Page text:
A day after the High Court refused to grant Balfour Beatty Engineering Services an injunction to stop a planned strike by Unite members, BBES have performed a spectacular and embarrassing u-turn and backed down from their plans to impose new contracts for electrical and mechanical construction workers which would have involved pay cuts of up to 35%.
Balfour Beatty was one of a group of eight construction industry giants, representing over half of the work in the UK, who in summer 2011 announced plans to unilaterally leave the Joint Industry Board (the union-negotiated collective agreement governing pay, terms and conditions for electrical and mechanical construction workers) and impose a new deal, the "Building Engineering Services National Agreement" (BESNA) without union consultation.
While Unite, and other construction industry unions, were slow to react, electricians held mass meetings, elected a rank-and-file committee to coordinate the campaign and launched a series of direct actions at prominent construction sites around the UK. One contractor, MJN Colston, backed down relatively quickly but the remaining seven appeared intransigent.
The rank-and-file campaign began from a position of relative weakness, with extremely low union density on most major sites and with many key activists unable to work because of anti-union blacklisting (an endemic problem in the industry). They also had to drag their own union, kicking and screaming, into action. At one stage Unite national officer Bernard MacAuley referred to the rank-and-file campaign as "a cancer".
After electing to target BBES, as the industry leader, the sparks finally wrung a strike ballot out of Unite. When the ballot returned an overwhelming vote in favour of action, BBES threatened to challenge its legality and the strike was called off. Thousands of sparks struck anyway on 7 December, without union backing, staging pickets and actions across the country. A second ballot, closing on 2 February, returned another majority for action. BBES took Unite to court, but failed to win an injunction.
BBES's climbdown comes after Unite stepped up their own support for the campaigning, dedicating more union resources to it and demanding national-level talks with BBES bosses. Unions internationally, including the influential International Brotherhood of Teamsters in the USA, also threatened action against BBES if they did not back down.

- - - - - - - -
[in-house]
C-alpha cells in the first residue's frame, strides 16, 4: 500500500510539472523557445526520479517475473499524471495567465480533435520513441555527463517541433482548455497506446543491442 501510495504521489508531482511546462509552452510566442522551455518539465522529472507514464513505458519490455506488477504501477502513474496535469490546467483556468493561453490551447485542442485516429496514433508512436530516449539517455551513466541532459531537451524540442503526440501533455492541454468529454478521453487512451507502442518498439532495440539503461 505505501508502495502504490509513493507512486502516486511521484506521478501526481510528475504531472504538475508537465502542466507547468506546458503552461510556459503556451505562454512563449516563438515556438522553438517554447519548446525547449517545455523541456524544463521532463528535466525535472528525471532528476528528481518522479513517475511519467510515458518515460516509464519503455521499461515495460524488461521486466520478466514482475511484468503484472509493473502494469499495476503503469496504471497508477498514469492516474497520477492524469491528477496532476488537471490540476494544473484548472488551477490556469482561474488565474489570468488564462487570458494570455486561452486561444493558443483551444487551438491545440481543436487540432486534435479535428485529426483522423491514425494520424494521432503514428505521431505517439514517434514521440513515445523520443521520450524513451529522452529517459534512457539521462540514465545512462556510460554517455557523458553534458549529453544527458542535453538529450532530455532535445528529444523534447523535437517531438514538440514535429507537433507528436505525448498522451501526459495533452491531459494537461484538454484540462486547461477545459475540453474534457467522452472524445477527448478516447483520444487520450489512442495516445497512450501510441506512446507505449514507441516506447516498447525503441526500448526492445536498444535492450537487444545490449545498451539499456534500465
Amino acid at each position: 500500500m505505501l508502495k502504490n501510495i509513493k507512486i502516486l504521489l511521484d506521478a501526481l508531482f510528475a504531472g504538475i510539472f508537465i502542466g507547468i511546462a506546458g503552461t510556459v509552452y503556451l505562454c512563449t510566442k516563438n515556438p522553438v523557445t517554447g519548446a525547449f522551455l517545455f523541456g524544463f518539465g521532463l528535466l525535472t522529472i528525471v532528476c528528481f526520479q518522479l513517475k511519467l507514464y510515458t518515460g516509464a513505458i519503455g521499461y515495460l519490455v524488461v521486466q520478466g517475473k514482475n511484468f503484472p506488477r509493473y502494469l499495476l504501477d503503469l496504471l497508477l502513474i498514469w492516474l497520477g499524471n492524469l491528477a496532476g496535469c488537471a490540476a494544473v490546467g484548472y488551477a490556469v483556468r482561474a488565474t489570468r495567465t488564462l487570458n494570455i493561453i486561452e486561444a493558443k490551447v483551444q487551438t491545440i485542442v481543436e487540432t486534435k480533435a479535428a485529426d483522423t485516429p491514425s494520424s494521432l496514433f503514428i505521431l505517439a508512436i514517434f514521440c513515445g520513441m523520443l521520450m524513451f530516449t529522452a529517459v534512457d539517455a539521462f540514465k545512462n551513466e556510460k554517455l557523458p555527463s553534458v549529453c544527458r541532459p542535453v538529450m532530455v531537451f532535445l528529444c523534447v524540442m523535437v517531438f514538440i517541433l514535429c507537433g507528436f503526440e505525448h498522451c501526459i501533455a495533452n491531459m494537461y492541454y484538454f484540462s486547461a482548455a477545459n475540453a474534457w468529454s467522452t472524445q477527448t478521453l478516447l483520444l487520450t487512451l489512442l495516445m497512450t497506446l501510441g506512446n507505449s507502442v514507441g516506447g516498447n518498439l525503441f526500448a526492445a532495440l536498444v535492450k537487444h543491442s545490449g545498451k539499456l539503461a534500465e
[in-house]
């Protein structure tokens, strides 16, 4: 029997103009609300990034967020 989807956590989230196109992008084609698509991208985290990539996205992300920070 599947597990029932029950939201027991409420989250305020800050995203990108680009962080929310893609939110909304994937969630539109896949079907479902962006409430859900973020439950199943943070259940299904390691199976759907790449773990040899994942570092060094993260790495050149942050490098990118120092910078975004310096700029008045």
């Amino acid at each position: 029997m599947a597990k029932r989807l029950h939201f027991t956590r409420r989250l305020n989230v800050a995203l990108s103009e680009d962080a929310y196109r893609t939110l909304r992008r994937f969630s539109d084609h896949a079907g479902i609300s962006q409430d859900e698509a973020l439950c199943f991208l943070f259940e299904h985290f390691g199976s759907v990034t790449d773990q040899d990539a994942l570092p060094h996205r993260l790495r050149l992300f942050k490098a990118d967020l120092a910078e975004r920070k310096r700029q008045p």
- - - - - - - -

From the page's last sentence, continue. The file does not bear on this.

Certainly, a greater level of official involvement from Unite and the threat that they would dedicate more of their considerable resources to targeting BBES, will have given BBES bosses pause. But Unite's active support for the dispute was never automatic and had to be won through concerted rank-and-file pressure. When Unite surrendered in the face of legal threats around the December strike, the rank-and-file committee kept its nerve and struck anyway.
The dispute so far, while not perfect, has been a lesson in rank-and-file organising and tenacity. The direct actions have continued despite apparent intransigence from the contractors and it seems likely now that the remaining six will follow BBES's lead.
The battle is not won, however. A joint statement from Unite and BBES bosses says that both parties are "committed to high level talks within an agreed timeline with the aim of creating new proposals and ensuring agreed terms are honoured." In other words, rather than making a defence of the JIB a non-negotiable bottom line, Unite will help BBES bosses draft another alternative agreement.
A refusal to budge on defending the JIB would be a start, but even that would not be adequate. The JIB itself is a shoddy deal - the result of defeats for construction industry unions. It needs replacing with a deal that guarantees living wages, safe conditions, an end to blackmailing and direct employment to end the agency hiring now common in the industry. Unite should use the momentum of BBES's u-turn to go on the offensive to win new gains in the construction industry. Its conciliatory talk is worrying, to say the least.
The rank-and-file committee is unlikely to let its guard down. It deserves the credit for this victory, which could set an enormous precedent: a major private-sector employer has been forced to back down from huge cuts because of a sustained campaign of grassroots-led direct action, including wildcat strikes. While the sparks are far from winning their war, they have won a major battle. Other workers should take inspiration.